Today marks the first day of Women’s History Month. It is also International Women of Color Day, so to kick off Women’s History Month on this blog, I begin by acknowledging a large group of women whose murders remain ignored by the mainstream media:
Since the days of Prohibition, Juarez has been a place for First World visitors to come and indulge in any number of illicit pleasures (alcohol, guns, drugs, sex). It is also the site where global capital has been making a killing to the tune of billions of dollars in annual profit…Because pollution laws are conveniently lax, the factories can emit fumes and dump waste without much concern or coversight. For all these reason, the U.S.-Mexico border has been made into something of an international sacrifice zone.
I’m not sure how old I was when I first heard about the women who were being sexually violated, horribly mutilated, and discarded like garbage in the desert surrounding Ciudad Juarez, Mexico. The femicide that has claimed the lives of hundreds of women–with thousands more unaccounted for–began in 1993, although no one can really know for sure. Looking at several of the time frames listed in Making a Killing: Femicide, Free Trade, and La Frontera and doing the math, I was stunned to realize that I’ve been hearing about this femicide for at least fifteen years now. Over the years, I’ve been even more stunned to learn how many people still don’t know that the murders are even taking place.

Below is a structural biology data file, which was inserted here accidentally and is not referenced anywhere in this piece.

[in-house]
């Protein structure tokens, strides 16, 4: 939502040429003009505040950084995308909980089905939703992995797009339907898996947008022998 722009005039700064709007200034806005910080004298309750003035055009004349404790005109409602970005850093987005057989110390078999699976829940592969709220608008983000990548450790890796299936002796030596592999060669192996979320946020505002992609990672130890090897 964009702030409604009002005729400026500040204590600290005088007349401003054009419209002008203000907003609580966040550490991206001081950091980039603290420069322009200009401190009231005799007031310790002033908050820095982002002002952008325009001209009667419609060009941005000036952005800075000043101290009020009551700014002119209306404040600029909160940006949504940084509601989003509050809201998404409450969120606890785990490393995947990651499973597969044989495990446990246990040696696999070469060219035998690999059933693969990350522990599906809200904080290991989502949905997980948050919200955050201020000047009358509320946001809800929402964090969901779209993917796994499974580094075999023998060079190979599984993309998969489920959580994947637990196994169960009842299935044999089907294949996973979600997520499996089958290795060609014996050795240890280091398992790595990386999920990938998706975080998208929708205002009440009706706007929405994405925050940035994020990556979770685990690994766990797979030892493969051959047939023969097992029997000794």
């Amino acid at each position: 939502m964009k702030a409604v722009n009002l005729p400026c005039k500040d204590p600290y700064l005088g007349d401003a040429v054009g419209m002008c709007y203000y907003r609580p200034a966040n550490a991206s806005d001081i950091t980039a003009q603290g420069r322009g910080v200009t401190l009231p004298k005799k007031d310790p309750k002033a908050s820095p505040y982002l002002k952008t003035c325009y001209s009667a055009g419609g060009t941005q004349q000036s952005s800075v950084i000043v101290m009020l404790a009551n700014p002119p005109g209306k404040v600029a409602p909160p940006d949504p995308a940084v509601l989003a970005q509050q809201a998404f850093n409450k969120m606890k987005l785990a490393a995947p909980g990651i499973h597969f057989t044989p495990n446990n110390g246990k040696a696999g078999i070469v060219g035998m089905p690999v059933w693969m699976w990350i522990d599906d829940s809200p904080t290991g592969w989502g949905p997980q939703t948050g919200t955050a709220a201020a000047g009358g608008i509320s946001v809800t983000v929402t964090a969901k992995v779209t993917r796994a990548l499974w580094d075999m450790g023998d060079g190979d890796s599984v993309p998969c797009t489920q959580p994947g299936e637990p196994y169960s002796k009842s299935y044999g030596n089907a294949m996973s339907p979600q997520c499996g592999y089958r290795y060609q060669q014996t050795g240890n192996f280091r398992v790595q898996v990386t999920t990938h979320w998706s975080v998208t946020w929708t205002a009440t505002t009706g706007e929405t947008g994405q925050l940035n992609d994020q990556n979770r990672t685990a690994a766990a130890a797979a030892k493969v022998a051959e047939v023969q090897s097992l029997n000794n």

To give a brief overview: since 1993, hundreds of women have been found in the desert, deserted lots, and landfills, as well as in more public areas. Mexican government officials and various NGOs estimate that around 350-600 murders have occurred, though there’s no way to get an exact figure, especially since thousands of women have disappeared without a trace over the years. The youngest of the (known) victims are five years old and the oldest are in their seventies, but most of the victims are teenagers and young women in their early twenties, many of whom worked in maquiladoras along the border. Before dying, many of the women suffered through various forms of unimaginable cruelty–stabbings, burnings, beatings, rape, genital mutilation, breast mutilation. Because of the nature of the murders, the femicide has often been sensationalized by the media. But as one of the book’s contributors, a forensic psychologist named Candice Skrapec, writes:
[The crime scenes in Juarez] are like what we see in North America in cases involving the sexual violation of the victims…the motive may be less sensational, and, in fact, more like what we are accustomed to seeing: sexual violations of victims for purposes of personal gratification on the part of the offenders who then discard the bodies.
Yet to this day, the crimes continue to go unpunished. As more information about the femicide came to light, the victims were the ones who were initially blamed by the government, police, and the media for their own murders and disappearances; they were rumored to be prostitutes or wild girls who liked to stay out and party, leaving themselves vulnerable to attack.